Fort St John Hiker Rescued From Slope Near Powder King
Prince George, B.C. – An injured female member of a hiking party from Fort St John has been successfully rescued from a very precarious situation on an ice slope in the vicinity of Powder King Mountain.
Prince George Search and Rescue spokesman Dale Bull says the long ordeal which began mid-afternoon Friday came to a successful conclusion this morning following the efforts of several SAR teams plus the military. He says Prince George Search and Rescue was called shortly after 6 pm Friday. “We had a rescue situation. A woman in her 20s took a fall and had a badly broken leg.”
“Our first two teams went in by helicopter and then were joined by other teams on the ground. Teams from Prince George, Mackenzie, Tumbler Ridge, Fort St John and Vanderhoof responded.”
Bull says the location of the rescue was a peak to the west of Powder King. “From the site we could see Powder King on the other side of the valley. We don’t have a name for the peak itself. I was told we were in a provincial park but I would have to look at a map to know what provincial park it is.” He adds the SAR personnel could see the ski runs clearly from the rescue site.
Bull says “the area in which she was is very hard to access. It was a very steep, muddy trail up and, for the team from Prince George, we flew in by helicopter to the top (of the peak). The girl was in a very precarious situation and, had we not been able to get her out by helicopter, it would have been a very, very labour-intensive evac on the ground.”
“The young lady was on the side of a snow slope, wedged between the snow and a rock. The slope was very steep and even from where she was we had to lower her over 800 feet down the slope by rope to get to a place where the Search and Rescue technicians from the military were able to access her at approximately 5 o’clock this morning and medi-vac her out.”
The military team came from 442 Wing out of Comox, which is the Canadian Airforce Search and Rescue Squadron. Bull says “they flew up in a Cormorant helicopter early this morning to assist with the evacuation.”
Bull was very directly involved in rescuing the woman and says “myself and a (search) member from Mackenzie reached the subjects seconds apart. It was by helicopter we landed above her and we accessed the site by going down to her. We probably had to drop 800 to 1,000 feet down the same slope. Very, very steep, some places were near-vertical rock faces and snow slopes.”
Bull says “the party of four had hiked up earlier in the day and then, while going down, she was trying to get down the slope when she slipped down the snow for quite some time before falling into the small area between the snow and the rock face.” That’s where she broke her leg. Bull says she also had a few abrasions and bruises but no other significant injuries. “The serious injury was with her left leg.”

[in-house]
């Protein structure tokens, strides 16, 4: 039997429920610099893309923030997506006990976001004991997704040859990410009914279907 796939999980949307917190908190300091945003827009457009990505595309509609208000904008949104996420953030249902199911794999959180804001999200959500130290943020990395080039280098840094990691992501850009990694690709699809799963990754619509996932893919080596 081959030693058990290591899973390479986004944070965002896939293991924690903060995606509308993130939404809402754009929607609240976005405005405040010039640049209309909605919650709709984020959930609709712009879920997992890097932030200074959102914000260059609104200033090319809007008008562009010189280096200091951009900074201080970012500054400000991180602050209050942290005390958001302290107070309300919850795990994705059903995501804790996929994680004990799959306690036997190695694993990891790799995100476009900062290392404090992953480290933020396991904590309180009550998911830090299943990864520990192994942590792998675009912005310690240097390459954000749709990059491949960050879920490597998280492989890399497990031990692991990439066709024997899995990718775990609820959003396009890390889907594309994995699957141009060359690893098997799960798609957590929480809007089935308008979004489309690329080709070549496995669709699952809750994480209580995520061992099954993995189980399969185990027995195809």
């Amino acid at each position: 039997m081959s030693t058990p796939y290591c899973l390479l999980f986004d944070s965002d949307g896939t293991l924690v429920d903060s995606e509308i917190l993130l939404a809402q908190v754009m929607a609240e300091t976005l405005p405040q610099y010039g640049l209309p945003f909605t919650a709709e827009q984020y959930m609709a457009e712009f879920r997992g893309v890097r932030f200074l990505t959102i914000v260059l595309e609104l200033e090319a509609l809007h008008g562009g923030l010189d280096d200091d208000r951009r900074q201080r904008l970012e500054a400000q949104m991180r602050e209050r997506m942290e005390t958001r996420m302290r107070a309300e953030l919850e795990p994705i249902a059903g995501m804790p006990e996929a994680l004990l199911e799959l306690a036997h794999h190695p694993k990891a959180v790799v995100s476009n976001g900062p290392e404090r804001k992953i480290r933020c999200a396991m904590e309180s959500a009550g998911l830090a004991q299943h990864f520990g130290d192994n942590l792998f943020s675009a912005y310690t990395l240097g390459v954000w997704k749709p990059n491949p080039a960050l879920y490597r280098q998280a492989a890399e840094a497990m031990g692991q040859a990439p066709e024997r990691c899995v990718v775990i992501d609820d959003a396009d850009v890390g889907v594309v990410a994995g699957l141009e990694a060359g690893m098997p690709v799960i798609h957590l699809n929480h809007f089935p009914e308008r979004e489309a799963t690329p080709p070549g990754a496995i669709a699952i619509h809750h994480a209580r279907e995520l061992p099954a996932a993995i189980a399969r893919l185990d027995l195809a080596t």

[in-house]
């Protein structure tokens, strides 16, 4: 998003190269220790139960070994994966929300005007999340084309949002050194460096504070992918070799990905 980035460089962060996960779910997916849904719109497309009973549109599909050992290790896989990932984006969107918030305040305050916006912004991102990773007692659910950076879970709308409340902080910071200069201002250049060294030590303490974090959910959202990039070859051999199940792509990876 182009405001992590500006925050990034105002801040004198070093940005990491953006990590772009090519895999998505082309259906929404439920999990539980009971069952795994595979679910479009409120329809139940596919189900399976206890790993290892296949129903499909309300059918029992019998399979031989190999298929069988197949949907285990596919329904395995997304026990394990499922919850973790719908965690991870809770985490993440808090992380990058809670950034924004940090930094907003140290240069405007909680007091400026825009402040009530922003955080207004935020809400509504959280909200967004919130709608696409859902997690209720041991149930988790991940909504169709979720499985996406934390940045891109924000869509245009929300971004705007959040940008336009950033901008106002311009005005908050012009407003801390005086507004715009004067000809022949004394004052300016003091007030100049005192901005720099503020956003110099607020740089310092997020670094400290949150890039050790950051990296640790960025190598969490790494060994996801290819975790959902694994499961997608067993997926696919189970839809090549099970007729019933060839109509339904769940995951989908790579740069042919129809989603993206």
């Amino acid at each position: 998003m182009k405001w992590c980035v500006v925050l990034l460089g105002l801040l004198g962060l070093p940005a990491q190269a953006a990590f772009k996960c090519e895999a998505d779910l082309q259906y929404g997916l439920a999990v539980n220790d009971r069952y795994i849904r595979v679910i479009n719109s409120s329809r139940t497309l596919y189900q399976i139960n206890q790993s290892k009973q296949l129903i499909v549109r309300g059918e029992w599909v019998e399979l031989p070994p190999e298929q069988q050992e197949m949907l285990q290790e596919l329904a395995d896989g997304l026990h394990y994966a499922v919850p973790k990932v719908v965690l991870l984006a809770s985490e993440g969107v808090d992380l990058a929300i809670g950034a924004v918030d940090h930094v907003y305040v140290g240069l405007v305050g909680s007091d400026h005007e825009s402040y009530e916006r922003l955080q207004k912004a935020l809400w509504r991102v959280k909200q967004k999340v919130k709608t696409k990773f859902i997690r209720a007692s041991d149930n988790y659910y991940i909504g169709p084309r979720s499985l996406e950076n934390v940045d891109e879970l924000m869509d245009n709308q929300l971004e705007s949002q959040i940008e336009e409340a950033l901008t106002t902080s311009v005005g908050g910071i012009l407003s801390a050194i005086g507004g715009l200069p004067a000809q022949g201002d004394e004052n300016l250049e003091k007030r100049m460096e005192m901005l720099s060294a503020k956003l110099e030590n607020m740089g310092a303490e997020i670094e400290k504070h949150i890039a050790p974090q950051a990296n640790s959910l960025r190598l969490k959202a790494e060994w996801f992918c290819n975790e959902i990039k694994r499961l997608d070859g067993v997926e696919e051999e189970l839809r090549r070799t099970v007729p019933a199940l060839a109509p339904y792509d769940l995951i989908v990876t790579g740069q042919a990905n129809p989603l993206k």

He says rescuers first made contact with the woman around 7:30 Friday night “and then from there we packaged her up to a stretcher and moved her down the hill to where the search and rescue technicians were able to access us and do the evacuation at about 5 this morning.”
Bull says the woman’s condition had deteriorated overnight due to the weather in the area. “She was cold and wet. They had been stuck on the side of the snow slope for several hours by the time we got there and had been rained on several times. One member of her party went for help while the other two stayed with her and tried to stabilize her and make her comfortable.”
“When we got there she was coherent and talking to us and appeared to be in pretty good shape, other than her leg, but due to the cold and probably the stress of her injuries her condition deteriorated a little through the night and warranted the call to Comox for the assist, just in the worry of how long it was going to take us to get her down and the amount of stress being put on her.”
The three other members of the hiking party from Fort St John were all fine, other than “a little exposure as they had also been sitting out in the rain on the exposed slope, so a little cold but nothing else other than that.”
The injured woman was flown to University Hospital of Northern BC by Search and Rescue technicians for treatment of her broken leg.
Bull says there were in excess of 30 Search and Rescue members involved in the operation and says “that number would have had to of climbed had we had to evacuate her by hand.”
I would like to take this opportunity to thank all of the SAR tech members for all that they do. Without their dedication to continued training, quality of service and the sheer willingness to “get the job done” I believe that this situation would have been just another bad news story.
People insist on passing judgement upon those who end up in circumstances which put them at the mercy of volunteer groups such as Search and Rescue, I just wish to highlight what kind of people are involved with rescues such as this.
There really are heroes in our society. People who will go to the exteemes, without hope or yearning of fame. They do these tasks because it is needed. They train hard, work smart and get the job done. Their personal compensation is to ensure survival. GOOD JOB!!
You deserve all of the recognition possible. People such as yourselves help make this society a more caring place.
Comments for this article are closed.